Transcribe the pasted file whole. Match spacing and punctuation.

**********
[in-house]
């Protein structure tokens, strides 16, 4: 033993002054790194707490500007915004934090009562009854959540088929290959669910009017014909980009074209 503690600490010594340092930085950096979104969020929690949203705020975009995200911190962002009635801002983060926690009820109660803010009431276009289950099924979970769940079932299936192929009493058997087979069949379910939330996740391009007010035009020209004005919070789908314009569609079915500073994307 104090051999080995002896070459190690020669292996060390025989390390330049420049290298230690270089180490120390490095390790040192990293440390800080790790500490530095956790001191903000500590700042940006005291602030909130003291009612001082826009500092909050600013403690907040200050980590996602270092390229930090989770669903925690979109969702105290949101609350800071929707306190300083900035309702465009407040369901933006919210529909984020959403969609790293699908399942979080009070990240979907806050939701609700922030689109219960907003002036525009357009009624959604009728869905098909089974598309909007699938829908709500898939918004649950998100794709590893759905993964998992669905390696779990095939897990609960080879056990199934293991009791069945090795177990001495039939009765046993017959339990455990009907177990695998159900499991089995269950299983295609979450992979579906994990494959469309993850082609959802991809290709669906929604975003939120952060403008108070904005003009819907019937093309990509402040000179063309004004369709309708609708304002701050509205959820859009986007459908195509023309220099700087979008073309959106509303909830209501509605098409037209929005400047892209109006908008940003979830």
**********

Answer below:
[in-house]
């Protein structure tokens, strides 16, 4: 033993002054790194707490500007915004934090009562009854959540088929290959669910009017014909980009074209 503690600490010594340092930085950096979104969020929690949203705020975009995200911190962002009635801002983060926690009820109660803010009431276009289950099924979970769940079932299936192929009493058997087979069949379910939330996740391009007010035009020209004005919070789908314009569609079915500073994307 104090051999080995002896070459190690020669292996060390025989390390330049420049290298230690270089180490120390490095390790040192990293440390800080790790500490530095956790001191903000500590700042940006005291602030909130003291009612001082826009500092909050600013403690907040200050980590996602270092390229930090989770669903925690979109969702105290949101609350800071929707306190300083900035309702465009407040369901933006919210529909984020959403969609790293699908399942979080009070990240979907806050939701609700922030689109219960907003002036525009357009009624959604009728869905098909089974598309909007699938829908709500898939918004649950998100794709590893759905993964998992669905390696779990095939897990609960080879056990199934293991009791069945090795177990001495039939009765046993017959339990455990009907177990695998159900499991089995269950299983295609979450992979579906994990494959469309993850082609959802991809290709669906929604975003939120952060403008108070904005003009819907019937093309990509402040000179063309004004369709309708609708304002701050509205959820859009986007459908195509023309220099700087979008073309959106509303909830209501509605098409037209929005400047892209109006908008940003979830």